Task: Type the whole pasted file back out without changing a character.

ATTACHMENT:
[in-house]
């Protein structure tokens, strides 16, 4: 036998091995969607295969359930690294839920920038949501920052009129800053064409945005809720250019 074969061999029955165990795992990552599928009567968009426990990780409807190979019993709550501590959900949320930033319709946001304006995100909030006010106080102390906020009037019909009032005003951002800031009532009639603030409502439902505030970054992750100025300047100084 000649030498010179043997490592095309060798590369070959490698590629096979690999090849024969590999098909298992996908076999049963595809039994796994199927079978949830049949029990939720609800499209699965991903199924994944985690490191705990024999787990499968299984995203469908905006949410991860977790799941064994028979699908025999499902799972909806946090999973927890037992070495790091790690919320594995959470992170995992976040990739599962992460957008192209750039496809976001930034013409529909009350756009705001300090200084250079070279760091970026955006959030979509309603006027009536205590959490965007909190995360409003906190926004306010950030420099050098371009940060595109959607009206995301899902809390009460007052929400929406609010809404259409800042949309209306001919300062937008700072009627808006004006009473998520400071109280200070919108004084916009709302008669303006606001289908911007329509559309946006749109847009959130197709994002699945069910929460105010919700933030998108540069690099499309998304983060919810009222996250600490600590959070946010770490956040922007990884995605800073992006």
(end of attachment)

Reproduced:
[in-house]
């Protein structure tokens, strides 16, 4: 036998091995969607295969359930690294839920920038949501920052009129800053064409945005809720250019 074969061999029955165990795992990552599928009567968009426990990780409807190979019993709550501590959900949320930033319709946001304006995100909030006010106080102390906020009037019909009032005003951002800031009532009639603030409502439902505030970054992750100025300047100084 000649030498010179043997490592095309060798590369070959490698590629096979690999090849024969590999098909298992996908076999049963595809039994796994199927079978949830049949029990939720609800499209699965991903199924994944985690490191705990024999787990499968299984995203469908905006949410991860977790799941064994028979699908025999499902799972909806946090999973927890037992070495790091790690919320594995959470992170995992976040990739599962992460957008192209750039496809976001930034013409529909009350756009705001300090200084250079070279760091970026955006959030979509309603006027009536205590959490965007909190995360409003906190926004306010950030420099050098371009940060595109959607009206995301899902809390009460007052929400929406609010809404259409800042949309209306001919300062937008700072009627808006004006009473998520400071109280200070919108004084916009709302008669303006606001289908911007329509559309946006749109847009959130197709994002699945069910929460105010919700933030998108540069690099499309998304983060919810009222996250600490600590959070946010770490956040922007990884995605800073992006």